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Technical Briefs

Analytical Solution for Newtonian Laminar Flow Through the Concave and Convex Ducts

[+] Author and Article Information
M. Firouzi

Computational Fluid Dynamics Research Laboratory, School of Chemical Engineering, Iran University of Science and Technology, Narmak, Tehran 16846, Iran

S. H. Hashemabadi

Computational Fluid Dynamics Research Laboratory, School of Chemical Engineering, Iran University of Science and Technology, Narmak, Tehran 16846, Iranhashemabadi@iust.ac.ir

J. Fluids Eng 131(9), 094501 (Aug 14, 2009) (6 pages) doi:10.1115/1.3184026 History: Received May 20, 2008; Revised June 21, 2009; Published August 14, 2009

In this paper, the motion equation for steady state, laminar, fully developed flow of Newtonian fluid through the concave and convex ducts has been solved both numerically and analytically. These cross sections can be formed due to the sedimentation of heavy components such as sand, wax, debris, and corrosion products in pipe flows. The influence of duct cross section on dimensionless velocity profile, dimensionless pressure drop, and friction factor has been reported. Finally based on the analytical solutions three new correlations have been proposed for the product of Reynolds number and Fanning friction factor (CfRe) for these geometries.

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Copyright © 2009 by American Society of Mechanical Engineers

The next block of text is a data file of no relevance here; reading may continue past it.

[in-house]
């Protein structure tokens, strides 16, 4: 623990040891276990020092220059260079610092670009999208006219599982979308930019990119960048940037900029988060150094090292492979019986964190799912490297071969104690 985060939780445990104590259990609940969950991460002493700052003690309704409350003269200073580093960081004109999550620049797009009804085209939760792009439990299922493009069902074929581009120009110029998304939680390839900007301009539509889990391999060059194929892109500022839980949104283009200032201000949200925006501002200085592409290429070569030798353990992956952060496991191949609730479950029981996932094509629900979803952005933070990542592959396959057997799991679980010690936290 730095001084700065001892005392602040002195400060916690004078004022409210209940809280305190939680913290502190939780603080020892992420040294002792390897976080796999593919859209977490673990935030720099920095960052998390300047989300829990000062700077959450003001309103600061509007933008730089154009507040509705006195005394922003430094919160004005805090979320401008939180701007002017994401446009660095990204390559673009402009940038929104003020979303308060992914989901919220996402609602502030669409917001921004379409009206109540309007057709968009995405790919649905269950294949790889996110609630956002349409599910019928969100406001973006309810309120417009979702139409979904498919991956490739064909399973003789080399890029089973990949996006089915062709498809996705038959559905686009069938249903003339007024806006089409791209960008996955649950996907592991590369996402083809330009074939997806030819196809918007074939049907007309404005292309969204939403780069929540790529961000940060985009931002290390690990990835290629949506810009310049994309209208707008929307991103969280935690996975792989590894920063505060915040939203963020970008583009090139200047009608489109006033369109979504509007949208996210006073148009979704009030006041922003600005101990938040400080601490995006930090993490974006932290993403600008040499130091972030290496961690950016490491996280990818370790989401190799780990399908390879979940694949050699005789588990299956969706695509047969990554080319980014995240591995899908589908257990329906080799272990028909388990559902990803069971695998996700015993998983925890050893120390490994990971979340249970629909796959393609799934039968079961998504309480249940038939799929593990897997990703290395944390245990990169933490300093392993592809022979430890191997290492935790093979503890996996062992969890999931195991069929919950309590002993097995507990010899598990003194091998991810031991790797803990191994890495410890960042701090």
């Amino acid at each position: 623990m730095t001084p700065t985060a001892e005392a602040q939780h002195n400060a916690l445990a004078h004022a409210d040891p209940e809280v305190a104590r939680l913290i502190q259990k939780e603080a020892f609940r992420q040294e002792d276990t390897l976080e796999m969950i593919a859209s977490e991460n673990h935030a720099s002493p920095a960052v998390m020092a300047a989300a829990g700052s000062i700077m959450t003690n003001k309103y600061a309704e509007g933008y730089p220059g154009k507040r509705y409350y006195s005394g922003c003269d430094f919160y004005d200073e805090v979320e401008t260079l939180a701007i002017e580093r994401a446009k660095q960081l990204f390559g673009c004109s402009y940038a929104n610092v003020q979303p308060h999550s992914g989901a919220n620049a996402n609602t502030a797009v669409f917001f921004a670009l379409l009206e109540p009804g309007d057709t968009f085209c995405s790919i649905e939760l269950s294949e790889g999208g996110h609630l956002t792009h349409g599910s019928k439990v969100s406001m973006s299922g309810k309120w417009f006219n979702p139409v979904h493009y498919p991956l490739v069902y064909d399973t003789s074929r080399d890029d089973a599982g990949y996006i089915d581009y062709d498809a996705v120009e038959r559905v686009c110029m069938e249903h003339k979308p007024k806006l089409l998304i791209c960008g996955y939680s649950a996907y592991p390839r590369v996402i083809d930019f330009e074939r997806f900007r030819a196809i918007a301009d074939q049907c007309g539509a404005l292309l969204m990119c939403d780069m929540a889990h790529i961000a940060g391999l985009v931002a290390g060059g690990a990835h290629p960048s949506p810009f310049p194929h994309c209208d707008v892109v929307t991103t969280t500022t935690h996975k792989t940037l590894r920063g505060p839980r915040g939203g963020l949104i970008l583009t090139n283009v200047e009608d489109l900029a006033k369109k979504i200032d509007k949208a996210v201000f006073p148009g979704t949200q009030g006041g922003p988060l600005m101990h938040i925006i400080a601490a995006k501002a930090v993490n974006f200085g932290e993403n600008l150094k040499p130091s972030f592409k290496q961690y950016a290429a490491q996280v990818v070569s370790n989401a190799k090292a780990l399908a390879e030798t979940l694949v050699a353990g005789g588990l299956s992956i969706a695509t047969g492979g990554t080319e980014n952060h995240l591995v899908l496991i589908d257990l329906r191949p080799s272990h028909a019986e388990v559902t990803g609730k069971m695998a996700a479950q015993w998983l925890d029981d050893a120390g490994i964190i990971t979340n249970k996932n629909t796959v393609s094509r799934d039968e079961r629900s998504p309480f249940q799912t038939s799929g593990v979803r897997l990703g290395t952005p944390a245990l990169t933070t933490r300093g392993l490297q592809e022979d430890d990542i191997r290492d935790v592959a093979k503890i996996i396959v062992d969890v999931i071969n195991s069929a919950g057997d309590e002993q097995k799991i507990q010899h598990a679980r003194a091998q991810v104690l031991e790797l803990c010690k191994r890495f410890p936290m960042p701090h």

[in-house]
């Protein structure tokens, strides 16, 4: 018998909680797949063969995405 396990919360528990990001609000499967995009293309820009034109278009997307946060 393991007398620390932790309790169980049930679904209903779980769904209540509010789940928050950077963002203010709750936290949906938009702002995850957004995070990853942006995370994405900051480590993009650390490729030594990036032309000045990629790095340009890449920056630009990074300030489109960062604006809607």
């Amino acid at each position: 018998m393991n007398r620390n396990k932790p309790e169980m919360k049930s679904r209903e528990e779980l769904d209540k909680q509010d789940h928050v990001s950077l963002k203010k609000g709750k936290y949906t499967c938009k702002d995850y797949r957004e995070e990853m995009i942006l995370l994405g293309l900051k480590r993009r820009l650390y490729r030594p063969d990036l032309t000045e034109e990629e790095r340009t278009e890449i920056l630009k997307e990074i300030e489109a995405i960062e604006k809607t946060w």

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Figures

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Figure 1

Schematic descriptions of (a) flow passage cross section and (b) bipolar coordinate

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Figure 2

Some examples of the clogged pipe: (a) mud sediment in pipes, (b) clogged pipe with grease, (c) fouling in heat exchangers, and (d) deposit of the sludge pipe (2)

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Figure 3

Comparison of numerical and analytical dimensionless velocity profiles for the case of the semicircle cross section (φ1=π/2 and φ2=π) at ξ=0 (along the meridian)

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Figure 4

Comparison of numerical and analytical solutions for the dimensionless velocity profile at φ=2π/3 with cross section specification: φ1=π/3 and φ2=π

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Figure 5

Comparison of numerical and analytical solutions for various duct cross sections due to different bottom wall shapes: φ1=π/3 and ξ=0

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Figure 6

Velocity variation with ξ for different upper wall shapes, φ2=2π/3

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Figure 7

Variation in the dimensionless pressure drop with aspect ratio (h/D) for various duct cross sections (different φ1 and φ2)

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Figure 8

Comparison of analytical solution and correlation results for Cf Re

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